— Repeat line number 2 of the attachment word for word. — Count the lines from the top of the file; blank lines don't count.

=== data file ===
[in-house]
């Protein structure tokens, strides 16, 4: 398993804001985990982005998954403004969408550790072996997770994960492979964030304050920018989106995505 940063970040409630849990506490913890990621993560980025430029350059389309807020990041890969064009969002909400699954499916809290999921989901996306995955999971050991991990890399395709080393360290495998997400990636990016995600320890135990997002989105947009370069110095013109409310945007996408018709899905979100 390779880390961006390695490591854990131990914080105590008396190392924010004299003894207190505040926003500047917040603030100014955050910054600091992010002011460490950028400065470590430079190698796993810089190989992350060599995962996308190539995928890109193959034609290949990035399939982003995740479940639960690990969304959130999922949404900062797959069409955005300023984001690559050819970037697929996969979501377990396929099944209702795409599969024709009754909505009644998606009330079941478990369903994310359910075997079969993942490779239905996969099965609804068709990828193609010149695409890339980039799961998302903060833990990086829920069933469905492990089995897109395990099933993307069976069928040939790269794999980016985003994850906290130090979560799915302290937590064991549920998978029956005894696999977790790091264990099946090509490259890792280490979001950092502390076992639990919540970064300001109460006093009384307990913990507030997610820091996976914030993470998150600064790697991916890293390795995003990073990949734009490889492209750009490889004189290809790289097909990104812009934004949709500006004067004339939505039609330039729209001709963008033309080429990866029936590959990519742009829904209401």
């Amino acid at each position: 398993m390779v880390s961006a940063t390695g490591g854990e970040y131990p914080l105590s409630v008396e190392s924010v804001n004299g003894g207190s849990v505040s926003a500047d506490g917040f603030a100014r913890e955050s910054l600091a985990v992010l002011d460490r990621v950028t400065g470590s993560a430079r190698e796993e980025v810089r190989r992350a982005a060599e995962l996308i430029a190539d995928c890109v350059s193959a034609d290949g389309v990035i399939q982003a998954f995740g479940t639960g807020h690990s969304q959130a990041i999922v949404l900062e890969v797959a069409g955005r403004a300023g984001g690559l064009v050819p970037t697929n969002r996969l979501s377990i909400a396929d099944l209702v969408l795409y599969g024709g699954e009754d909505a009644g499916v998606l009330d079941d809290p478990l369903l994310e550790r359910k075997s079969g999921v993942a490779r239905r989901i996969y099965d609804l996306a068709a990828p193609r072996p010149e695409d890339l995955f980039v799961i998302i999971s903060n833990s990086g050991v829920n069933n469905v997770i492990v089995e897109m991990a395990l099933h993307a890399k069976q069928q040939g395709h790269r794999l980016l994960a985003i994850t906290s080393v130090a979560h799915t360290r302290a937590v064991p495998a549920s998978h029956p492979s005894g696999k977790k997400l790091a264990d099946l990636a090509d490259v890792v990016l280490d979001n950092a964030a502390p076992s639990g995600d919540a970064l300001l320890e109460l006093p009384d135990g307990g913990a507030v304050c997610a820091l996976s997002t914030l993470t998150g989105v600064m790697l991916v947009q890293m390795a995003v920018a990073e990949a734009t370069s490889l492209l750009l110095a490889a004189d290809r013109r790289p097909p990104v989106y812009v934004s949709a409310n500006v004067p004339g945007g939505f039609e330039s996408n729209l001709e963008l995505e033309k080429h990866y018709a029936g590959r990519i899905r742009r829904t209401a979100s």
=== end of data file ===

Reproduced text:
């Protein structure tokens, strides 16, 4: 398993804001985990982005998954403004969408550790072996997770994960492979964030304050920018989106995505 940063970040409630849990506490913890990621993560980025430029350059389309807020990041890969064009969002909400699954499916809290999921989901996306995955999971050991991990890399395709080393360290495998997400990636990016995600320890135990997002989105947009370069110095013109409310945007996408018709899905979100 390779880390961006390695490591854990131990914080105590008396190392924010004299003894207190505040926003500047917040603030100014955050910054600091992010002011460490950028400065470590430079190698796993810089190989992350060599995962996308190539995928890109193959034609290949990035399939982003995740479940639960690990969304959130999922949404900062797959069409955005300023984001690559050819970037697929996969979501377990396929099944209702795409599969024709009754909505009644998606009330079941478990369903994310359910075997079969993942490779239905996969099965609804068709990828193609010149695409890339980039799961998302903060833990990086829920069933469905492990089995897109395990099933993307069976069928040939790269794999980016985003994850906290130090979560799915302290937590064991549920998978029956005894696999977790790091264990099946090509490259890792280490979001950092502390076992639990919540970064300001109460006093009384307990913990507030997610820091996976914030993470998150600064790697991916890293390795995003990073990949734009490889492209750009490889004189290809790289097909990104812009934004949709500006004067004339939505039609330039729209001709963008033309080429990866029936590959990519742009829904209401």